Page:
When it comes right down to it, of the many things that we take for granted in our lives, one of those things, is the ability to truly communicate with empathy. We assume that Interpersonal Communications is just one of those automatic things that we need not be concerned about. It is after-all a skill we learn from early childhood. Nowadays when increasingly even the early childhood experiences of our children include way more screen interaction versus interpersonal interactions we have set a change in motion, that will continue to influence our future. In my family, my son and daughter in-law have shared with me several times, how they have been lectured in my grandchildren’s nursery school, among the other parents about the long term damaging effects, of communicating with your kids while you are staring at your Phone and or Tablet and not looking at them directly in the eye. Clearly we are bringing up a generation that is at risk of not knowing Empathetic communications.
What should we do when we suddenly understand that the very underpinning of successful communications that is based on Empathy is under dramatic decay from our over dependence and lack of balance with our technology. The research done by the likes of Professor Sherry Turkle from MIT, in her book on Reclaiming The Conversation or Alone Together underscores the frightening phenomena in which we are losing touch with our ability to empathize with one another whether it’s via listening and or speaking. We have traded our relationships with one another for the devices that we brought into our lives to connect us with one another. The outcome is that while we still communicate the result is not creating a greater sense of “we” but increasingly focused on “I”. It is perhaps ironic that the same screens we turn to communicate when they are dormant give away their secret. When you gaze at your Smart Phone, Tablet or computer screen when they are off, all you see is YOU, reflecting back at you from a black abyss.
When you communicate with someone in the real world you can very often you can see and feel the presence of the “WE”. This is not to say that due to our love affair with Technology, that our fate is predetermined in that we cannot achieve the creation of the “WE” when we communicate, but it requires re-thinking and re-engineering how we preserve empathetic communications in our personal and professional lives.
The famous Dr. Stephen Covey, the author of Seven Habits Of Highly Successful People, in his attempt at trying to help a generation not lose its grip on interpersonal communications pointed out that we are at risk when we “listen with the intent to reply and not to understand.” This trend towards increased transactional behavior in our day to day communications, in my estimation is a outgrowth of the abdication of our responsibilities to communicate with empathy.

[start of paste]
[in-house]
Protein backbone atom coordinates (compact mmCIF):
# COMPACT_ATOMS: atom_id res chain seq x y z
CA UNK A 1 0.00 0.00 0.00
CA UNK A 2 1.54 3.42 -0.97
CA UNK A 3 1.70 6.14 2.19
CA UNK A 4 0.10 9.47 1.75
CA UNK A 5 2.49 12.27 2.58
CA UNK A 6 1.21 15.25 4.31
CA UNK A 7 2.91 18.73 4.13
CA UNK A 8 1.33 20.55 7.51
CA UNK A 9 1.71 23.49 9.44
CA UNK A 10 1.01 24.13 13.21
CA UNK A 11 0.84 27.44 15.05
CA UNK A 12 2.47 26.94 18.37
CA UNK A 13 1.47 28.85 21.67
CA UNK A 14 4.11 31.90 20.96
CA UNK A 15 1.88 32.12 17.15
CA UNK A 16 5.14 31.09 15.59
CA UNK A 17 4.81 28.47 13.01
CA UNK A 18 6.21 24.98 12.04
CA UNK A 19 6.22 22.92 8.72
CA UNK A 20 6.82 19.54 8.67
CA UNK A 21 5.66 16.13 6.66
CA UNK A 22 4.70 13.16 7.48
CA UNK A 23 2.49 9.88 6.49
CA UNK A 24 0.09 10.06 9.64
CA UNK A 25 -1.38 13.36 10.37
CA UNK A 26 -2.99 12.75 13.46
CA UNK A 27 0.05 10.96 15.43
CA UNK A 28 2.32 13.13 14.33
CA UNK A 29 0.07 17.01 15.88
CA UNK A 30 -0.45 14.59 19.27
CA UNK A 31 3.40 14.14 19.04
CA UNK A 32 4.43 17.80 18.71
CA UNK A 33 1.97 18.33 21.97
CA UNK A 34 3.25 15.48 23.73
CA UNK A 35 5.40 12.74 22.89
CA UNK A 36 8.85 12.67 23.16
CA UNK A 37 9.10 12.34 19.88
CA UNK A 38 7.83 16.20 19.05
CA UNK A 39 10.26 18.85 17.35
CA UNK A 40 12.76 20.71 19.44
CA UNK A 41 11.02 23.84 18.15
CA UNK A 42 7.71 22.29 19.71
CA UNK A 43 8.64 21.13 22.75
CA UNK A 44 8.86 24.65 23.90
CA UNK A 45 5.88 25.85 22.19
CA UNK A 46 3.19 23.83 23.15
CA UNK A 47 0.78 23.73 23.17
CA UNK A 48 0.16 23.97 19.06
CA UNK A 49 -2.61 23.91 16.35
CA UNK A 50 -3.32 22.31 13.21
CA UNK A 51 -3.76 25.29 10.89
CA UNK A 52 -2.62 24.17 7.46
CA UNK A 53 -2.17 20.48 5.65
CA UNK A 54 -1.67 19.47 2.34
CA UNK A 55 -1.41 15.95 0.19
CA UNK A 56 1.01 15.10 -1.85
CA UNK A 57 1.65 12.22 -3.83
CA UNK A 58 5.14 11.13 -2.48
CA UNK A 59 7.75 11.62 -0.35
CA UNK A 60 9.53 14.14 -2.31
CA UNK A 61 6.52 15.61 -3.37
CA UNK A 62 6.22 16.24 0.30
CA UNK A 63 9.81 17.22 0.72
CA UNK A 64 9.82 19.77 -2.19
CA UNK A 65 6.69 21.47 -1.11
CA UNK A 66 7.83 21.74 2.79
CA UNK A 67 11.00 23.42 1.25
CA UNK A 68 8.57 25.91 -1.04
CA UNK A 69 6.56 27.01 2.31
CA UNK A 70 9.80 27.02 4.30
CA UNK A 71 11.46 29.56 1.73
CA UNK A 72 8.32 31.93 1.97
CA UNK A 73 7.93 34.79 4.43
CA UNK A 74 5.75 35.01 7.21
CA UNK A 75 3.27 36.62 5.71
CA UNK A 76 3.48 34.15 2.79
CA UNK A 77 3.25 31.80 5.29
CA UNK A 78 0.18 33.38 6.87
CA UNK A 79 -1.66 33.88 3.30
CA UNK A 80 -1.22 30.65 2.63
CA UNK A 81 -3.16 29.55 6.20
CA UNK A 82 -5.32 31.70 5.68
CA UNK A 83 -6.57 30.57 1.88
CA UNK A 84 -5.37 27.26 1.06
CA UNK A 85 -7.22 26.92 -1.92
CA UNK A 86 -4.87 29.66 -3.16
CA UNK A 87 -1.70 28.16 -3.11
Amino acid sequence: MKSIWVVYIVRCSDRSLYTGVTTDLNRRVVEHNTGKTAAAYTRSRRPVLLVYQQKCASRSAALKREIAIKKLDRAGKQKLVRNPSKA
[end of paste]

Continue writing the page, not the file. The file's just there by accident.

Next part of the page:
Are we any different with our communications at work?
While this is certainly a concern in our personal lives, can we truly allow ourselves the luxury to believe that it is not negatively effecting our professional lives and economy as well? Modern day executives are plagued with a plethora of communications in the form of emails, text messages, documents, collaboration tools and 24/7 mobility making it impossible to disconnect without a purposeful decision.
The sense of becoming a slave to your inbox is not a uncommon concern for most of us nowadays. In trying to balance our days we often find ourselves trying to manage our offline lives as we manage our online lives, shifting as fast as we can to answer and follow the put the “check in the box” approach versus really communicating. In a study that Professor Sherry Turkle often discusses, she mentions that case of how real time communications are effected between two individuals when a mobile phone albeit off is placed between them on the table. From her comments we learn that the observations of the experts are that the conversations with a Mobile device clearly visible between two people encourages the participants to share less and make their conversation increasingly peripheral/transactional. Although difficult sometimes to see we have become increasingly too comfortable allowing our technologies to take the responsibility for our communications as we conform to the algorithmic versus insisting that for ourselves and others, that our devices conform to our human needs of understanding and real life connecting and move away from the transactional approach.